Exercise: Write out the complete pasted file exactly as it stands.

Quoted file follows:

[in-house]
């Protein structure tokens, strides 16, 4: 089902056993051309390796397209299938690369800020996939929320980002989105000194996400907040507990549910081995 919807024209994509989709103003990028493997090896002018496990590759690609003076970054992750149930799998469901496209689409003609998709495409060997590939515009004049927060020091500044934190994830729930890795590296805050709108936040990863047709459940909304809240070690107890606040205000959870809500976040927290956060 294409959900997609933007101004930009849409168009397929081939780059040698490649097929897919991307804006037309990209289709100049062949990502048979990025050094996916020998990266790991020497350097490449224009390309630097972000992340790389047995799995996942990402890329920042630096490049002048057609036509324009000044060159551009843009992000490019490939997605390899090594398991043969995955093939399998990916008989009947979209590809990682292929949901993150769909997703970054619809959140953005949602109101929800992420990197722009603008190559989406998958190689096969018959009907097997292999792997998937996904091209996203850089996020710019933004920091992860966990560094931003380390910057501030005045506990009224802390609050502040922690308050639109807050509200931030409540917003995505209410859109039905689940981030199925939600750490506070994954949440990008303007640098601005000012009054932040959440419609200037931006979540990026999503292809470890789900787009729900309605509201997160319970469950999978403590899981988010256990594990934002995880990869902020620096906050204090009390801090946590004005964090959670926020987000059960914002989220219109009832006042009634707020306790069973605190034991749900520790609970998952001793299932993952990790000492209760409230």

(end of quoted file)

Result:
[in-house]
């Protein structure tokens, strides 16, 4: 089902056993051309390796397209299938690369800020996939929320980002989105000194996400907040507990549910081995 919807024209994509989709103003990028493997090896002018496990590759690609003076970054992750149930799998469901496209689409003609998709495409060997590939515009004049927060020091500044934190994830729930890795590296805050709108936040990863047709459940909304809240070690107890606040205000959870809500976040927290956060 294409959900997609933007101004930009849409168009397929081939780059040698490649097929897919991307804006037309990209289709100049062949990502048979990025050094996916020998990266790991020497350097490449224009390309630097972000992340790389047995799995996942990402890329920042630096490049002048057609036509324009000044060159551009843009992000490019490939997605390899090594398991043969995955093939399998990916008989009947979209590809990682292929949901993150769909997703970054619809959140953005949602109101929800992420990197722009603008190559989406998958190689096969018959009907097997292999792997998937996904091209996203850089996020710019933004920091992860966990560094931003380390910057501030005045506990009224802390609050502040922690308050639109807050509200931030409540917003995505209410859109039905689940981030199925939600750490506070994954949440990008303007640098601005000012009054932040959440419609200037931006979540990026999503292809470890789900787009729900309605509201997160319970469950999978403590899981988010256990594990934002995880990869902020620096906050204090009390801090946590004005964090959670926020987000059960914002989220219109009832006042009634707020306790069973605190034991749900520790609970998952001793299932993952990790000492209760409230």